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A recent study of international human rights law by the University of California Law School found that while there are well over one hundred uses of the term “violence against women” (defined to include sexual violence), no human rights instruments explicitly address sexual violence against men. The use in some instruments of the term “gender-based violence”, which should in theory focus attention on violence against both genders, is in practice used solely in relation to violence against women.
So human rights advocacy work for men must rely on gender-neutral instruments which do not specifically address sexual abuse, such as the Convention Against Torture and Other Cruel Inhuman or Degrading Treatment or Punishment, and the International Covenant on Civil and Political Rights – stretching these instruments to fit a problem for which they were not designed.
This legal lacuna has serious consequences. While it is generally assumed correctly that women and girls are the primary victims of sexual violence, according to one analysis of prevalence studies in 1999, 3% of men worldwide had been raped in their lifetime (as children or adults) – representing, at that time, 210 million victims.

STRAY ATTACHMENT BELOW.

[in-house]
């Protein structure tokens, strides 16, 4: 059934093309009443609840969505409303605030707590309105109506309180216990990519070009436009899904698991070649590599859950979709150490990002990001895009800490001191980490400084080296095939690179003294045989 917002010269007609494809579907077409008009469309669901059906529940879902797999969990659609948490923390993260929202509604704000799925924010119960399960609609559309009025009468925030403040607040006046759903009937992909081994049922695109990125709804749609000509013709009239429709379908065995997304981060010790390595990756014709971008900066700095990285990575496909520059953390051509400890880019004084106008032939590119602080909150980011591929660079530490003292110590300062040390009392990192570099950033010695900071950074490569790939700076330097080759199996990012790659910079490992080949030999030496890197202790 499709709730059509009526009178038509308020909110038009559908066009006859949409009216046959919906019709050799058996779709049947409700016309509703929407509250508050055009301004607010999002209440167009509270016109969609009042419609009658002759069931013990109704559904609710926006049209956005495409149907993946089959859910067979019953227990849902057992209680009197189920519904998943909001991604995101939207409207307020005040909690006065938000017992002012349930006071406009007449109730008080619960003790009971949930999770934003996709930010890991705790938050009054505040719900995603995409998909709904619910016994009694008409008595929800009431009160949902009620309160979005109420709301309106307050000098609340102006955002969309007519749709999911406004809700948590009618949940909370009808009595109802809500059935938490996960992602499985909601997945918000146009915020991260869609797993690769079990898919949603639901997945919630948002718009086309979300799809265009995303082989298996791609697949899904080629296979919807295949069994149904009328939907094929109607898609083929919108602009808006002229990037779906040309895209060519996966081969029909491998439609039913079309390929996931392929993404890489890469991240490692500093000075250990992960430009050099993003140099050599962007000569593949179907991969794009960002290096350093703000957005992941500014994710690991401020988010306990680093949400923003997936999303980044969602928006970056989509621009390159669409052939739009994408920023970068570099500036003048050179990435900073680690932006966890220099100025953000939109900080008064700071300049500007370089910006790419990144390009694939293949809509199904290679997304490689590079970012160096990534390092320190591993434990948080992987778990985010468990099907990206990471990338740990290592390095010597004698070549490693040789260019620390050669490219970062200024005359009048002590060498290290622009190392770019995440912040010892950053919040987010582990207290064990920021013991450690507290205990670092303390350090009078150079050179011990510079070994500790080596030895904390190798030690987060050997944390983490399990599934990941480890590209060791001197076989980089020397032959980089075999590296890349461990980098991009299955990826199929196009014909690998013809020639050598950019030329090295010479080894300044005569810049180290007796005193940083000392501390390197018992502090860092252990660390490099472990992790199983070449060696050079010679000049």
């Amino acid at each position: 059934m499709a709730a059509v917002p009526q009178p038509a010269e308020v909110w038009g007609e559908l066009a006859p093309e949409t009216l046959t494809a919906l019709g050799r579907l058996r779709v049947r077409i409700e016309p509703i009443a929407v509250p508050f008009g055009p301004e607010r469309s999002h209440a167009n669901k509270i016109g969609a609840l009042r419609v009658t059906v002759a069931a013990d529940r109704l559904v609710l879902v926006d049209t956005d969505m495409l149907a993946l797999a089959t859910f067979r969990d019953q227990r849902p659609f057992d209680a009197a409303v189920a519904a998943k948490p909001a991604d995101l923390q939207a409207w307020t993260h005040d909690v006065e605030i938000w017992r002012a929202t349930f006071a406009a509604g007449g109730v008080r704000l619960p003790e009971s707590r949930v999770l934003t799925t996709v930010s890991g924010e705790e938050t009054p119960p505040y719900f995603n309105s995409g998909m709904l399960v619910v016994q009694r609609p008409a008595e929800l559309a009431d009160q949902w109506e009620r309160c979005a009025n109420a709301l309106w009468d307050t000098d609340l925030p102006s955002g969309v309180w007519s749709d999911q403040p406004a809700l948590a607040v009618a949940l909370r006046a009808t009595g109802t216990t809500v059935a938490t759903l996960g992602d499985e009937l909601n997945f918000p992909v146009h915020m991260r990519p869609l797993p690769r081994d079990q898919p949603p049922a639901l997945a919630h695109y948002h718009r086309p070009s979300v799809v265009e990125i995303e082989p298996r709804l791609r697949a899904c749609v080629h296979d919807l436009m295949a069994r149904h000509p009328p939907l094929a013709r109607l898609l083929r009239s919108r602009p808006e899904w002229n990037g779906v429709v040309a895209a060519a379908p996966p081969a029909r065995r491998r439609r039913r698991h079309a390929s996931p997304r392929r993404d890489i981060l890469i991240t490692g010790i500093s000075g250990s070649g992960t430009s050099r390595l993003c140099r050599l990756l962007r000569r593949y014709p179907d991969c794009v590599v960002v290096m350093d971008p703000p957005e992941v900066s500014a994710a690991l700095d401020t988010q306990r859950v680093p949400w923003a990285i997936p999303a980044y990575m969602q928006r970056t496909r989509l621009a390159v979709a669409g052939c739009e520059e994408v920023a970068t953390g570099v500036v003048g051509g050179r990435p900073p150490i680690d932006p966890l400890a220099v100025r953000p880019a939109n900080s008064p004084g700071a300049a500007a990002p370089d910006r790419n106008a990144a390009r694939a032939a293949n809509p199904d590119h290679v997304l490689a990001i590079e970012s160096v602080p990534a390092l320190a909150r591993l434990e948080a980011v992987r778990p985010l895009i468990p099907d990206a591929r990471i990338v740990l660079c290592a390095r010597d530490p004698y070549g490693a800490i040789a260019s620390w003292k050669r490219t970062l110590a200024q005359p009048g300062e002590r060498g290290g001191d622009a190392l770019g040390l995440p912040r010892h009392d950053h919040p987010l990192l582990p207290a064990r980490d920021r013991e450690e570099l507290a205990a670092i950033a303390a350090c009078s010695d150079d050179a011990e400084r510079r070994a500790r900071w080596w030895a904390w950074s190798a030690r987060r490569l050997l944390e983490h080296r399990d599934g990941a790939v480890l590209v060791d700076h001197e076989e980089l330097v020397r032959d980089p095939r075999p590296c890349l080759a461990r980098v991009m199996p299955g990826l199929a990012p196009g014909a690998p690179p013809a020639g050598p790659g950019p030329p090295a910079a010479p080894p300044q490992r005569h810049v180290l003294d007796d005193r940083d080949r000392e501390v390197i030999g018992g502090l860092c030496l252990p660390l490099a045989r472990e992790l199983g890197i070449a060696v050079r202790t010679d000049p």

We urge the UK government to work towards an instrument short of a treaty at UN level. This, we suggest, should take the form of a non-binding Declaration of the General Assembly on Sexual Violence Against Men in Conflict, which would definitively state the UNs’ opposition to such violence, and commitment to work towards the protection of victims. As to the artificial sex bifurcation of the issue, we believe that the Declaration should affirm that sexual violence threatens victims regardless of gender, but should make clear that the UN is specifically committed to combating the historical reluctance to acknowledge and tackle sexual violence aimed at men.
- The UK should work towards a new UN General Assembly resolution which observes the historical reluctance to recognise sexual violence against male victims and confirms the UN’s commitment to tackle such violence gender-neutrally.
- The UK should advocate that the Committee Against Torture and the Human Rights Committee issue General Comments acknowledging the prevalence of sexual violence against men.
The UK should accept the right of individual petition under the International Covenant on Civil and Political Rights, the Convention on the Elimination of All Forms of Racial Discrimination, and the Convention Against Torture.
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Read the policy paper here